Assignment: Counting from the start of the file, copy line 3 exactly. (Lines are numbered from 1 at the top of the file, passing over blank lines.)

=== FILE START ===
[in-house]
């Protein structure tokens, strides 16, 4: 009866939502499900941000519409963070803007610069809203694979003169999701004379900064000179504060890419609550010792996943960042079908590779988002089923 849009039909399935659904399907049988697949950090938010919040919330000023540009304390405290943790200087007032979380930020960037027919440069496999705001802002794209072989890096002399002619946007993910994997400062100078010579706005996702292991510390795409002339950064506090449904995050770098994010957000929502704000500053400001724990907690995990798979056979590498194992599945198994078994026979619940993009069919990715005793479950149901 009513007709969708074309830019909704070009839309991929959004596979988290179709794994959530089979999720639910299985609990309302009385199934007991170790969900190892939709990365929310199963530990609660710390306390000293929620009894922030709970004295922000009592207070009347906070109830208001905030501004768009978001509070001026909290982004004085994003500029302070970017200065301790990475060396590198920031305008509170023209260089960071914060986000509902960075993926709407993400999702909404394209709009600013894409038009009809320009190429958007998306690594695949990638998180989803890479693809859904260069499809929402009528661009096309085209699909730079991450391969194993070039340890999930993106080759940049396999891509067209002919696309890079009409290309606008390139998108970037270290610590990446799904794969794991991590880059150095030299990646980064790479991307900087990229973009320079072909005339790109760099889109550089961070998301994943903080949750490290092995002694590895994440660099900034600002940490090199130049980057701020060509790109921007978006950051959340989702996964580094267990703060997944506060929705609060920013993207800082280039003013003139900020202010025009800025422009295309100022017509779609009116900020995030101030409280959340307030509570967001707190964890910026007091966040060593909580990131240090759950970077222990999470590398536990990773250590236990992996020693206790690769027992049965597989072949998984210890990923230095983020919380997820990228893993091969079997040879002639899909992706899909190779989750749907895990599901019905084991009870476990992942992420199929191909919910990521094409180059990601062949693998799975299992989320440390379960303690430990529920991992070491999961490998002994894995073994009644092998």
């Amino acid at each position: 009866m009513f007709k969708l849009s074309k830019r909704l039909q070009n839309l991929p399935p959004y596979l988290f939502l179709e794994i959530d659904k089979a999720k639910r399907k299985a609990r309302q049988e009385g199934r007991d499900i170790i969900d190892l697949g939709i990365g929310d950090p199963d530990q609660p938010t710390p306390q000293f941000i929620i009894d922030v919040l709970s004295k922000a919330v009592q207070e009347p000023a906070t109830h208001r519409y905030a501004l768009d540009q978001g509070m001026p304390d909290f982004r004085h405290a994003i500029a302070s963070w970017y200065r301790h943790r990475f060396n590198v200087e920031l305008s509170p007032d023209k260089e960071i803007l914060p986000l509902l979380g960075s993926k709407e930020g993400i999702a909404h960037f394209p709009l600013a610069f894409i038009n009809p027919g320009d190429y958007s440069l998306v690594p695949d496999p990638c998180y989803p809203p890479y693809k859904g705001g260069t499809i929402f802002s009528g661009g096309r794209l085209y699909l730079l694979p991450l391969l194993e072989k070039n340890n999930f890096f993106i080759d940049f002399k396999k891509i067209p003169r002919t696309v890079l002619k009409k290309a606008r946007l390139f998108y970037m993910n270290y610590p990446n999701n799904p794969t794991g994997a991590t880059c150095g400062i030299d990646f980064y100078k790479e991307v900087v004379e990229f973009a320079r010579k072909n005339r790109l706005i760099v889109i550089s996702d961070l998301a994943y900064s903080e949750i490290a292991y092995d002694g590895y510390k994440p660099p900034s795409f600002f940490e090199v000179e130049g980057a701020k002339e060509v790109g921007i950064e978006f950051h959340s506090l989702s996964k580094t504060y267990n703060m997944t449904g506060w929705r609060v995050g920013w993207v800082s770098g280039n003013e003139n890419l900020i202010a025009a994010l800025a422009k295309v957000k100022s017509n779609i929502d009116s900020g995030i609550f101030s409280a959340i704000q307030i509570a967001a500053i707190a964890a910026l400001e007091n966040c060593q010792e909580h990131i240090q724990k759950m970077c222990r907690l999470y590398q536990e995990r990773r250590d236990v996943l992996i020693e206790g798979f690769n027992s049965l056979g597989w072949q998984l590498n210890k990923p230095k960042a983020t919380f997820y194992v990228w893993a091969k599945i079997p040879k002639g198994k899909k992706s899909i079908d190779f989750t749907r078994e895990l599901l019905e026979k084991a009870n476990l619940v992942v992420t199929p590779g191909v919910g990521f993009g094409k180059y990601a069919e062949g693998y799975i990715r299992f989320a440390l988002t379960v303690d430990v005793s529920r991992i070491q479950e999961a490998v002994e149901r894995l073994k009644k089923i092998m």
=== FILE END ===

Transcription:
């Amino acid at each position: 009866m009513f007709k969708l849009s074309k830019r909704l039909q070009n839309l991929p399935p959004y596979l988290f939502l179709e794994i959530d659904k089979a999720k639910r399907k299985a609990r309302q049988e009385g199934r007991d499900i170790i969900d190892l697949g939709i990365g929310d950090p199963d530990q609660p938010t710390p306390q000293f941000i929620i009894d922030v919040l709970s004295k922000a919330v009592q207070e009347p000023a906070t109830h208001r519409y905030a501004l768009d540009q978001g509070m001026p304390d909290f982004r004085h405290a994003i500029a302070s963070w970017y200065r301790h943790r990475f060396n590198v200087e920031l305008s509170p007032d023209k260089e960071i803007l914060p986000l509902l979380g960075s993926k709407e930020g993400i999702a909404h960037f394209p709009l600013a610069f894409i038009n009809p027919g320009d190429y958007s440069l998306v690594p695949d496999p990638c998180y989803p809203p890479y693809k859904g705001g260069t499809i929402f802002s009528g661009g096309r794209l085209y699909l730079l694979p991450l391969l194993e072989k070039n340890n999930f890096f993106i080759d940049f002399k396999k891509i067209p003169r002919t696309v890079l002619k009409k290309a606008r946007l390139f998108y970037m993910n270290y610590p990446n999701n799904p794969t794991g994997a991590t880059c150095g400062i030299d990646f980064y100078k790479e991307v900087v004379e990229f973009a320079r010579k072909n005339r790109l706005i760099v889109i550089s996702d961070l998301a994943y900064s903080e949750i490290a292991y092995d002694g590895y510390k994440p660099p900034s795409f600002f940490e090199v000179e130049g980057a701020k002339e060509v790109g921007i950064e978006f950051h959340s506090l989702s996964k580094t504060y267990n703060m997944t449904g506060w929705r609060v995050g920013w993207v800082s770098g280039n003013e003139n890419l900020i202010a025009a994010l800025a422009k295309v957000k100022s017509n779609i929502d009116s900020g995030i609550f101030s409280a959340i704000q307030i509570a967001a500053i707190a964890a910026l400001e007091n966040c060593q010792e909580h990131i240090q724990k759950m970077c222990r907690l999470y590398q536990e995990r990773r250590d236990v996943l992996i020693e206790g798979f690769n027992s049965l056979g597989w072949q998984l590498n210890k990923p230095k960042a983020t919380f997820y194992v990228w893993a091969k599945i079997p040879k002639g198994k899909k992706s899909i079908d190779f989750t749907r078994e895990l599901l019905e026979k084991a009870n476990l619940v992942v992420t199929p590779g191909v919910g990521f993009g094409k180059y990601a069919e062949g693998y799975i990715r299992f989320a440390l988002t379960v303690d430990v005793s529920r991992i070491q479950e999961a490998v002994e149901r894995l073994k009644k089923i092998m």